Data use when gaming

4G is a game-changer literally for online gaming, but one thing it doesn’t fix is data use. In fact, mobile games are now likely to use more data than before, since they can rely on 4G to download it quickly.

So how much data are we talking? That depends on the game and the device, but the good news is that for mobile games it’s not generally too bad. Whistleout reports that online gaming on mobile uses upwards of 3MB per hour, which is a tiny amount.

Even the PC MMO World of Warcraft can use as little at 10MB per hour (though in certain circumstances it can also use upwards of 40MB per hour).

Some games aren’t so light on your data though. Many online PC games can use upwards of 100MB per hour. Exact usage is generally hard to pin down, but forums are full of players claiming that data usage can hit numbers as high as 1GB per hour in extreme cases.

That’s for PC and console gaming though, which is only an issue if you’re using 4G to get something other than a phone or tablet online. For mobile games, you should generally be fine if you have a data allowance of 4GB or more, but if you plan to tether or use a MiFi device (explained below) for your online gaming, you might want the biggest data allowance offered by your network.

Share one connection with multiple devices with Mobile WiFi

With the latest breed of 4G routers (or Mobile WiFi devices) you can share a single 4G connection with multiple devices at once.

One example is the Huawei E5573bs-322 Mobile WiFi which can share a single 4G connection with up to 5 devices. It does so by creating your own personal WiFi network meaning you can connect any devices with WiFi, such as the PlayStation 4, Xbox One or desktop PC.

Setting everything up couldn't be easier and it’s self-powered with up to 4 hours of battery life from a single charge. The compact device is great for gaming on-the-move and the perfect companion for a Playstation Vita.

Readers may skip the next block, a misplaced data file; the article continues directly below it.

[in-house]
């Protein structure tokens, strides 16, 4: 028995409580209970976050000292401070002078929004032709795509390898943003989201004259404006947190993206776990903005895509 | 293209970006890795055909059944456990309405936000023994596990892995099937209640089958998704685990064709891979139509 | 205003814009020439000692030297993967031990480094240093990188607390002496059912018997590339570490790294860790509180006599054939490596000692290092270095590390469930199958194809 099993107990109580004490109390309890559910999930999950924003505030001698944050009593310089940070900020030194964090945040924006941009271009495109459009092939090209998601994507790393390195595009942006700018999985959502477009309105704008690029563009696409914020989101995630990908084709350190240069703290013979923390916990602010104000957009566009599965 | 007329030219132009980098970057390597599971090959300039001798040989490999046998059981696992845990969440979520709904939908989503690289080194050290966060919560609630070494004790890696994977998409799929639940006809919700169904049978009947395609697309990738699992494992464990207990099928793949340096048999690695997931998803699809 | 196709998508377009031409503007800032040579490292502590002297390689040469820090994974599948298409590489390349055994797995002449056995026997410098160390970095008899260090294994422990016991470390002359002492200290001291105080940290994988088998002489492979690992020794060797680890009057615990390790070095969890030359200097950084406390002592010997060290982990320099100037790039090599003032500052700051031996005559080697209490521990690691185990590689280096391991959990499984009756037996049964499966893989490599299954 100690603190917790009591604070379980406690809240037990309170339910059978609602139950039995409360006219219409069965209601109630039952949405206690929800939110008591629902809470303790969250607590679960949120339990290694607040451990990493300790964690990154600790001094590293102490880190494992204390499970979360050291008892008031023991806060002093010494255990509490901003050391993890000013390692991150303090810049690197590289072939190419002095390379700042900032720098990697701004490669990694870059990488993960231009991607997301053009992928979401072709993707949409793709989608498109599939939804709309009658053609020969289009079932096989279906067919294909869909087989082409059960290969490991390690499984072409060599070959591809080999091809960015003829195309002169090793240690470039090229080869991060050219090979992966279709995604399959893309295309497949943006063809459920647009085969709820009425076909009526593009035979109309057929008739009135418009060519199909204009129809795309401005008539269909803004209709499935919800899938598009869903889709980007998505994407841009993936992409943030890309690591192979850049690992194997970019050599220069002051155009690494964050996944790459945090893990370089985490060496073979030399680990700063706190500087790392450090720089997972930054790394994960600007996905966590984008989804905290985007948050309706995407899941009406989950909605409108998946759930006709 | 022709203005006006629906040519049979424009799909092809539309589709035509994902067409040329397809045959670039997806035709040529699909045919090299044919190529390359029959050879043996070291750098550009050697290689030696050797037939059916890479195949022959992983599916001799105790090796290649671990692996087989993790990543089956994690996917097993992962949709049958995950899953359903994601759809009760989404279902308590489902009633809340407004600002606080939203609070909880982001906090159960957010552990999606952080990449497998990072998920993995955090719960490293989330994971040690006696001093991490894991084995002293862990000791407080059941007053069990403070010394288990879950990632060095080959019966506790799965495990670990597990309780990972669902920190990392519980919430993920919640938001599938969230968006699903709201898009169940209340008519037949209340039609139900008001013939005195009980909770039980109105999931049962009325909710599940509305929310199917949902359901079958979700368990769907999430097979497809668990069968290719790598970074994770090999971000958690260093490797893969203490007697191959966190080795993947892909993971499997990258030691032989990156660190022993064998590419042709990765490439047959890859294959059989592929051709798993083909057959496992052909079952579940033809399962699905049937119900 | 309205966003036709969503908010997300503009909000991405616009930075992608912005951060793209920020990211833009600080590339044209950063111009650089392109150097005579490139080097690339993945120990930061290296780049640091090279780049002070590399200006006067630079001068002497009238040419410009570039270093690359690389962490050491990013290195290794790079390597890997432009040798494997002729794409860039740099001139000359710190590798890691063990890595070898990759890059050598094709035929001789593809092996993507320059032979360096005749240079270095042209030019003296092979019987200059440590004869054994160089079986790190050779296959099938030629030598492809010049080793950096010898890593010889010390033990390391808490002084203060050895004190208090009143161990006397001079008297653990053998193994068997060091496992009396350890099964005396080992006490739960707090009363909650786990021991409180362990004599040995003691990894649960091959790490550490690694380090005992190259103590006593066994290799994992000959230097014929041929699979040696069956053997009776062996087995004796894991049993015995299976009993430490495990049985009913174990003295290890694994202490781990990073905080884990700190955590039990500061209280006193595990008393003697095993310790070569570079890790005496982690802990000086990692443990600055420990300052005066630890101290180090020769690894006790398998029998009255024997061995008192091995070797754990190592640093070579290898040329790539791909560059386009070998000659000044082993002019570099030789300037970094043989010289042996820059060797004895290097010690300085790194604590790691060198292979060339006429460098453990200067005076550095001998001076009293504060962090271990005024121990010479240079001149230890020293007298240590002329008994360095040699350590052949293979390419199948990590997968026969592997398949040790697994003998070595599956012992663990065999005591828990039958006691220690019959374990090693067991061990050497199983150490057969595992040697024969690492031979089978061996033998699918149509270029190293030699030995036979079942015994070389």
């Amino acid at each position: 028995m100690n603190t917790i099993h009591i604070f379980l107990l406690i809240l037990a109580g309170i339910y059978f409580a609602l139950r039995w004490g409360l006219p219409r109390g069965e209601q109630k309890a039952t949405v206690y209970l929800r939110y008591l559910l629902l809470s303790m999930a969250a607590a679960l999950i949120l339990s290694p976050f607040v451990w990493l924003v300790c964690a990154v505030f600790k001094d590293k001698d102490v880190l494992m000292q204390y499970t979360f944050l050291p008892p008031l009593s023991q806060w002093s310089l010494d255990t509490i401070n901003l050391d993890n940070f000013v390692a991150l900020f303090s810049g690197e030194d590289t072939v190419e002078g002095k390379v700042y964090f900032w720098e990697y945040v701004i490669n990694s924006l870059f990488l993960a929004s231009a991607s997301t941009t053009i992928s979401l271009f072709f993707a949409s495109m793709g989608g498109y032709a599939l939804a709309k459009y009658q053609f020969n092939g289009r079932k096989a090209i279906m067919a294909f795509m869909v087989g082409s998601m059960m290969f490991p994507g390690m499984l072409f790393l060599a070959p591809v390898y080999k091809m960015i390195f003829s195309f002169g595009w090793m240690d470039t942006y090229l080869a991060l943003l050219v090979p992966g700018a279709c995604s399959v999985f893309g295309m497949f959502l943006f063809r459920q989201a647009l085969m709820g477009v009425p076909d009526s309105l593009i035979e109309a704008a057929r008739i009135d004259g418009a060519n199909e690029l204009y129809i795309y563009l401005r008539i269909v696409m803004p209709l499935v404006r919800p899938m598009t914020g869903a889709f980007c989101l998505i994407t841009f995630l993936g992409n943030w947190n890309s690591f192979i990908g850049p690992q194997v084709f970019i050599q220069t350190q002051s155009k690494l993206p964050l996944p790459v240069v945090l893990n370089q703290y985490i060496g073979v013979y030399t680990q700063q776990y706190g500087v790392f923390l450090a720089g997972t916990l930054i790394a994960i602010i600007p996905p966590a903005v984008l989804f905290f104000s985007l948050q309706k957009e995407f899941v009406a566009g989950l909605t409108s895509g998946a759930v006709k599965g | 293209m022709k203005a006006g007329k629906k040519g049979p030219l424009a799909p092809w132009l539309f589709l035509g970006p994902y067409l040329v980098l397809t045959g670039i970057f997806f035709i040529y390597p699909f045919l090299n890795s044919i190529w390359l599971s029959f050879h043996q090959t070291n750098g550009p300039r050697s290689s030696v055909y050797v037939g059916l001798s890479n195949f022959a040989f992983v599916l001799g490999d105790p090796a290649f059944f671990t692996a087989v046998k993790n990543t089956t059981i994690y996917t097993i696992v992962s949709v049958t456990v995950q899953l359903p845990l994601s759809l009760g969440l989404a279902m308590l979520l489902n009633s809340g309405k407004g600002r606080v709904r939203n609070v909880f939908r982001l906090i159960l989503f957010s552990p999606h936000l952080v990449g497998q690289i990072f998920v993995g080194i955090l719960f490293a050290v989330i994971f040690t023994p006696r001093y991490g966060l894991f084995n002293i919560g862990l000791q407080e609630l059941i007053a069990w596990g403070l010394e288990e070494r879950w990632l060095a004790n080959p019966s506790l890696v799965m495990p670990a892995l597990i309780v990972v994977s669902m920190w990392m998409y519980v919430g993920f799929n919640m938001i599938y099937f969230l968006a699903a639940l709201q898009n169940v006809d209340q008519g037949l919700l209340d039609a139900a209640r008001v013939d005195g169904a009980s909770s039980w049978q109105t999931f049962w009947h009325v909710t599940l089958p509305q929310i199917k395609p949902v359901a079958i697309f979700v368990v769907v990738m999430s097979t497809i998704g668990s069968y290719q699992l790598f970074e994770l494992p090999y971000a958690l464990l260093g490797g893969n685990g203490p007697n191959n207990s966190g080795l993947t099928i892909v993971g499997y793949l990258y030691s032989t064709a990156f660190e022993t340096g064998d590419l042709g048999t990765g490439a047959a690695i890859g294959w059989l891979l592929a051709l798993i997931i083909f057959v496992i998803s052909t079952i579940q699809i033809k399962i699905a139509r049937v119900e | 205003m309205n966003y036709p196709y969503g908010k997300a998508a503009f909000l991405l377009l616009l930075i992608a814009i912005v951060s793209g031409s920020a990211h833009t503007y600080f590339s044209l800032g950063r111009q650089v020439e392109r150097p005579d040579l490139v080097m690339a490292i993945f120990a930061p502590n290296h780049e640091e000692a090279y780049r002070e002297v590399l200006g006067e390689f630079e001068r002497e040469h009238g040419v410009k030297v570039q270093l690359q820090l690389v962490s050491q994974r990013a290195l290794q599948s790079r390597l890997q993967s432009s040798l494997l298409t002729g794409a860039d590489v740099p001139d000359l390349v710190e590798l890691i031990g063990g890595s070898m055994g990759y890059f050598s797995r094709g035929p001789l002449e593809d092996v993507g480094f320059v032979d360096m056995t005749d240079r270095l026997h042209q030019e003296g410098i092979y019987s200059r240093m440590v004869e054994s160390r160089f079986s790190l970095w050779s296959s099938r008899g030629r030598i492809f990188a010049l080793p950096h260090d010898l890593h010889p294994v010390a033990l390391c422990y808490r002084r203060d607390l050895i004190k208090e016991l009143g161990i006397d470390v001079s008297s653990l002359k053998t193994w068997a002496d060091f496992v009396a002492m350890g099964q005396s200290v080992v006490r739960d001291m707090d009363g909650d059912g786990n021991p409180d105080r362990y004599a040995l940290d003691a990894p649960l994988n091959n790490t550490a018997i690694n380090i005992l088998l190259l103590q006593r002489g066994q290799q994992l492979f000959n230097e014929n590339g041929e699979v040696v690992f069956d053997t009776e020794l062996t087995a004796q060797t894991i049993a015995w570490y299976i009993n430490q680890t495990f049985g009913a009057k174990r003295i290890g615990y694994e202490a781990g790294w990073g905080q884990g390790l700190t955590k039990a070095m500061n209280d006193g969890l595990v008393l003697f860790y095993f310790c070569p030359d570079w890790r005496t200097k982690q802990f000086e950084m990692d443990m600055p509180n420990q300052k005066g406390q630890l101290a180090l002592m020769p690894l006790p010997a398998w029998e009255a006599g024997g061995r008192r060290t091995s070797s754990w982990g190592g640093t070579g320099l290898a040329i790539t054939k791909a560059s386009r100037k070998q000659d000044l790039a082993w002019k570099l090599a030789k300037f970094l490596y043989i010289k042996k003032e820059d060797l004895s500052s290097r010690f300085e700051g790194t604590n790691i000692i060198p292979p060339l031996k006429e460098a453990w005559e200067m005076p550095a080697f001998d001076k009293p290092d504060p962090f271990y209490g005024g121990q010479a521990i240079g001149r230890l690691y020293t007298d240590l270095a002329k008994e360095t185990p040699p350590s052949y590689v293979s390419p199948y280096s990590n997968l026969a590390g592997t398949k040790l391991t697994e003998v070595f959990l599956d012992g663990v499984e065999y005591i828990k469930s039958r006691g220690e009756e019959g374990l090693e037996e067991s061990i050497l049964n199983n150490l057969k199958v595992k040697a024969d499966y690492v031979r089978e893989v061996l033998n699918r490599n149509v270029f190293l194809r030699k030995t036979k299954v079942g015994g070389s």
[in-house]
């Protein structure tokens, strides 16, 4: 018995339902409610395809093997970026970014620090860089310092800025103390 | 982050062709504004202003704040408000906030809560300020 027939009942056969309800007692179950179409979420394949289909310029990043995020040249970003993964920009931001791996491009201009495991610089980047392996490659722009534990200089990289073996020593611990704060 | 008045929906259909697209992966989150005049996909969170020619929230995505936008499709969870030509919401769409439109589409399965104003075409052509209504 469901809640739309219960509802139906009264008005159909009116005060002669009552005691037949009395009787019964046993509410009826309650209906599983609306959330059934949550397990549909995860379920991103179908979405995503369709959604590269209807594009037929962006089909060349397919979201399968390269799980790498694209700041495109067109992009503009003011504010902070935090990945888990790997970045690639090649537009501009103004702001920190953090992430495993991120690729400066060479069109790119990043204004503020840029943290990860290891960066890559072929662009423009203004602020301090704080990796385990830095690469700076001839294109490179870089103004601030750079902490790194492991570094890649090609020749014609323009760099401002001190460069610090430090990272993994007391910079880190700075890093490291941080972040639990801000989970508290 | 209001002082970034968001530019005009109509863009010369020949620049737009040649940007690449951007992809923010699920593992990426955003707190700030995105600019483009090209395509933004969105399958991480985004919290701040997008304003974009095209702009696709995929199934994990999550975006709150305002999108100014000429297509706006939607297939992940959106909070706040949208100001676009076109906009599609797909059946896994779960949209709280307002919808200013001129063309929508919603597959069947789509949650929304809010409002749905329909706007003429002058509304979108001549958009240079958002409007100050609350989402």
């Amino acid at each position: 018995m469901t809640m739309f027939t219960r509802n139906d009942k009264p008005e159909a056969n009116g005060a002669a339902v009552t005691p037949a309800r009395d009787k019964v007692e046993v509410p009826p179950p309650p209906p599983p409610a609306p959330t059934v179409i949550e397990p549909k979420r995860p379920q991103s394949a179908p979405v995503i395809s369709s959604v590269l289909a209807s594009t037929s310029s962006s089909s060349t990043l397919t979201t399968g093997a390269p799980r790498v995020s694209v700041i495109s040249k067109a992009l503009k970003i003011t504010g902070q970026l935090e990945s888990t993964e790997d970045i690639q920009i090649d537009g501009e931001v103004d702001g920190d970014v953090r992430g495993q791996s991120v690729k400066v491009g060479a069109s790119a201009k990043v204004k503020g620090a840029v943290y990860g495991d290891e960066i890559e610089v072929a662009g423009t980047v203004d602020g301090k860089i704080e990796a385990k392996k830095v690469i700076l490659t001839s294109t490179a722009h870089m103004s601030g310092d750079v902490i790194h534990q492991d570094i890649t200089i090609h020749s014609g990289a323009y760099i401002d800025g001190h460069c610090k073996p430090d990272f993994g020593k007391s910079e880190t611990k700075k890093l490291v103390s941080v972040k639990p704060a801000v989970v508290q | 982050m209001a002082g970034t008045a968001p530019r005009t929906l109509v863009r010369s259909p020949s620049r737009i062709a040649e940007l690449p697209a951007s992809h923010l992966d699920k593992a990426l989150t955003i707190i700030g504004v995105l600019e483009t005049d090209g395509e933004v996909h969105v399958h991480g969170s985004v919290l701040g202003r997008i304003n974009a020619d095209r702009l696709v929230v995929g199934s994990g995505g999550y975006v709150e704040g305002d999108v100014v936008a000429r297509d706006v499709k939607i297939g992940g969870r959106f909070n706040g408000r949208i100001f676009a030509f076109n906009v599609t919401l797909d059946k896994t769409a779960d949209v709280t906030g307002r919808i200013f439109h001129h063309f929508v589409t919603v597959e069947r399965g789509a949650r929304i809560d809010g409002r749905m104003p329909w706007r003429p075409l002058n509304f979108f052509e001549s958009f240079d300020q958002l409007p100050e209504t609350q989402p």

The best dongle for gamers

As well as larger mobile broadband devices you can also get compact dongles – these plug into the USB port of a compatible device and get them online.

They’re small enough that you can throw one in your pocket, so you’re always prepared for an online game, and they’re often cheaper than a battery-powered MiFi device too, since they don’t need a battery of their own (instead drawing power from the device they’re connected to) and they only get one device online at once, but one is probably all you’ll need for gaming.

There are a few to choose from, but the Huawei E3372 is one of the best for gamers, offering 4G download speeds (some are limited to 3G) of up to 150Mbps.

That’s more than any network is currently likely to deliver in the real world, so it’s plenty, as well as being slightly future-proofed.

You also get upload speeds of up to 50Mbps, which again is well above the average any network is likely to deliver in practice right now.

It’s also compact and offers plug and play connectivity, so there’s no complicated setup to go through. The only real downside of this dongle (and this applies to all dongles) is that the device you’re connecting it to needs a USB port, but that covers most consoles and computers.

4G is definitely one for online gamers

Online gamers who can’t get a home broadband connection, or who love gaming on the move, should consider getting themselves a 4G dongle, or Mobile WiFi device. They deliver lower pings, faster downloads and quicker uploads than 3G networks resulting in a much-improved experience overall.